The New Jersey State Interscholastic Athletic Association took the first step Friday toward a return to high school sports from the COVID-19 pandemic.
The association announced the formation of the NJSIAA COVID-19 Medical Advisory Task Force to provide guidance for the state’s student-athletes to return to athletics as soon and as safely possible. The NJSIAA did not announce any specific steps for a return. The task force consists mostly of medical doctors.
“We remain optimistic that school activities, including sports, will return in the fall — for students’ physical and mental well-being,” NJSIAA executive committee president and task force chair Mary Liz Ivins said in a prepared statement Friday morning.
The task force will work primarily with state schools, the state Departments of Health and Education, and the National Federation of State High School Associations (NFHS) sports medical advisory committee.
“The goal of the task force is to identify and implement both general and sports-specific modifications that will be required by NJSIAA member schools,” Ivins said. “In the short term, our efforts will be focused on returning the fall athletes to their sports for the 2020 season.”
The NJSIAA governs most New Jersey high school sports. High school sports have not been played in New Jersey since March 11. The virus caused the cancellation of what was left of the winter season and all of the spring season.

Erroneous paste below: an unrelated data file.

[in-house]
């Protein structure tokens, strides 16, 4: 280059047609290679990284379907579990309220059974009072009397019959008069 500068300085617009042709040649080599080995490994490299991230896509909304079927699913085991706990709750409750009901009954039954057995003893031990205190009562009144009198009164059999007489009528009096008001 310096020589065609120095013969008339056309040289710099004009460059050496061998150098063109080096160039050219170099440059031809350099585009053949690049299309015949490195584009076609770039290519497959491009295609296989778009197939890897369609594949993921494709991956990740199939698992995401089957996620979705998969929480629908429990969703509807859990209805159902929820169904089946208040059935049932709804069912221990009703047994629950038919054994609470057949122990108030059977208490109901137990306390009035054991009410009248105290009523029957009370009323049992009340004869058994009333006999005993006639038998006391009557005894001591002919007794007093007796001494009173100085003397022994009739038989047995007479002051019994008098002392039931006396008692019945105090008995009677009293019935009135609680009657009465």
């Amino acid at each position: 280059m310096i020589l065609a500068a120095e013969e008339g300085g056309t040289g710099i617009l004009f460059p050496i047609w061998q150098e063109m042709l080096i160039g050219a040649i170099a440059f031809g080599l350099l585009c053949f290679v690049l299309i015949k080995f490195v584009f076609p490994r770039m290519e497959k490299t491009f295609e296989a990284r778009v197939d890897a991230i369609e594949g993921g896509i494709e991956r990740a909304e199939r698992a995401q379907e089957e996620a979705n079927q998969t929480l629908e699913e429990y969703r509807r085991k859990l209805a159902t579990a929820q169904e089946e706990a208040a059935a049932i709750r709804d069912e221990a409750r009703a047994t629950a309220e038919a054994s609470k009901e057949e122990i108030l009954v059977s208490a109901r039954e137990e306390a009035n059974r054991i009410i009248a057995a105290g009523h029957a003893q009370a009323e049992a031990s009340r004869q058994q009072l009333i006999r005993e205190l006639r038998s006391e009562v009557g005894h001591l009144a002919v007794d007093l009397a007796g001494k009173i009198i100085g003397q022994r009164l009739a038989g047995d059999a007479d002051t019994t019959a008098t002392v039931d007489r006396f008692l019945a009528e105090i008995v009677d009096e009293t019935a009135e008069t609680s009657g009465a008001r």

The NJSIAA’s announcement comes a few days after the NFHS released guidelines for a return to high school sports.
Some of the NFHS protocols and procedures are formidable. For example, in phase one of the return, teams can’t use a common ball in practice without disinfecting it after each player’s touch.
Ivins called upon the state’s coaches and athletes to be flexible when it comes to sports returning. She also said a return to school doesn’t guarantee a return to sports.
“For all those with a passion to return to play,” she said, “we ask that you continue your efforts and follow all relevant guidelines, including social distancing and wearing of masks. The fewer cases there are today, the greater the likelihood we will play in the fall. The timing of our return to school will ultimately be determined by the state of New Jersey. It’s possible that some sports will follow different schedules than others.”
Ivins also cautioned against listening to rumors.
“When it comes to high school sports in New Jersey, please reference only reputable information sources” she said, “including New Jersey state agencies, the NJSIAA or the official channels of your school district.”
Ivins is the former principal and president of Notre Dame High School in Mercer County.
The task force also includes: Kathy Whalen of the state Department of Education; Dr. Lakota Kruse, medical director of the state Department of Health, Division of Family Health Services, members of the NJSIAA medical advisory committee, including Dr. Jack Kripsak, chair of the NJSIAA Medical Advisory Committee, Dr. Damion Martins, team physician and director of Internal Medicine to the New York Jets and a member of the NFL COVID-19 Taskforce, and Dr. Rob Franks, a team physician for USA wrestling and team consultant to the Philadelphia Phillies. NJSIAA assistant director Tony Maselli is the NJSIAA liaison.
“Many obstacles remain,” Ivins said. “Hard work, patience and flexibility will be required, and at times some may feel deflated. But I’m confident that together, we will help get our kids safely back in the game.”